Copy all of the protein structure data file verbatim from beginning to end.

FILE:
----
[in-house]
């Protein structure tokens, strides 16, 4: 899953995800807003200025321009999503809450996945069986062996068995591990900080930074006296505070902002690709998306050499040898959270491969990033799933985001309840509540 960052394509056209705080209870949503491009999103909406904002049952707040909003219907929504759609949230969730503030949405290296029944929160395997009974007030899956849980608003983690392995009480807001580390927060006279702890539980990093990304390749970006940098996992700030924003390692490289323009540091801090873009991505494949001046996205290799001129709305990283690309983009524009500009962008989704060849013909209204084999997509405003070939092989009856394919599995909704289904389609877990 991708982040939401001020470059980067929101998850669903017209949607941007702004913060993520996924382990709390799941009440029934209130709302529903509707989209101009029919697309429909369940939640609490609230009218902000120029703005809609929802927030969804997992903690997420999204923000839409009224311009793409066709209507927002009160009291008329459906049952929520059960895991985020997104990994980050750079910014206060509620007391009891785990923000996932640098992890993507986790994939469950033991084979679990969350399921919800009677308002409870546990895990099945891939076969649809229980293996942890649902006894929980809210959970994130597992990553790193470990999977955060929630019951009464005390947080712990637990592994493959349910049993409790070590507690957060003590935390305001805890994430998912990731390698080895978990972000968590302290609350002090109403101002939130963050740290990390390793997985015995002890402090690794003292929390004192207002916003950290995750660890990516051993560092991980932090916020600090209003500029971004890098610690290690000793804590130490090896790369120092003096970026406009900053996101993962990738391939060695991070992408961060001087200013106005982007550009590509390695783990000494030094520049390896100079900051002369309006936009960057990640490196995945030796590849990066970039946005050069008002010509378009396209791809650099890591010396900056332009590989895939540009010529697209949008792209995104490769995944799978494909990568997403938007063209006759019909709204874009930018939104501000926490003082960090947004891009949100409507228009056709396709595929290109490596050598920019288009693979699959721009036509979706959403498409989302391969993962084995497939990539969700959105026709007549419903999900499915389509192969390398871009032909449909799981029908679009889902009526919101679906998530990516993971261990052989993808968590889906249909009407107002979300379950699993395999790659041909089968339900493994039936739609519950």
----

[in-house]
């Protein structure tokens, strides 16, 4: 899953995800807003200025321009999503809450996945069986062996068995591990900080930074006296505070902002690709998306050499040898959270491969990033799933985001309840509540 960052394509056209705080209870949503491009999103909406904002049952707040909003219907929504759609949230969730503030949405290296029944929160395997009974007030899956849980608003983690392995009480807001580390927060006279702890539980990093990304390749970006940098996992700030924003390692490289323009540091801090873009991505494949001046996205290799001129709305990283690309983009524009500009962008989704060849013909209204084999997509405003070939092989009856394919599995909704289904389609877990 991708982040939401001020470059980067929101998850669903017209949607941007702004913060993520996924382990709390799941009440029934209130709302529903509707989209101009029919697309429909369940939640609490609230009218902000120029703005809609929802927030969804997992903690997420999204923000839409009224311009793409066709209507927002009160009291008329459906049952929520059960895991985020997104990994980050750079910014206060509620007391009891785990923000996932640098992890993507986790994939469950033991084979679990969350399921919800009677308002409870546990895990099945891939076969649809229980293996942890649902006894929980809210959970994130597992990553790193470990999977955060929630019951009464005390947080712990637990592994493959349910049993409790070590507690957060003590935390305001805890994430998912990731390698080895978990972000968590302290609350002090109403101002939130963050740290990390390793997985015995002890402090690794003292929390004192207002916003950290995750660890990516051993560092991980932090916020600090209003500029971004890098610690290690000793804590130490090896790369120092003096970026406009900053996101993962990738391939060695991070992408961060001087200013106005982007550009590509390695783990000494030094520049390896100079900051002369309006936009960057990640490196995945030796590849990066970039946005050069008002010509378009396209791809650099890591010396900056332009590989895939540009010529697209949008792209995104490769995944799978494909990568997403938007063209006759019909709204874009930018939104501000926490003082960090947004891009949100409507228009056709396709595929290109490596050598920019288009693979699959721009036509979706959403498409989302391969993962084995497939990539969700959105026709007549419903999900499915389509192969390398871009032909449909799981029908679009889902009526919101679906998530990516993971261990052989993808968590889906249909009407107002979300379950699993395999790659041909089968339900493994039936739609519950």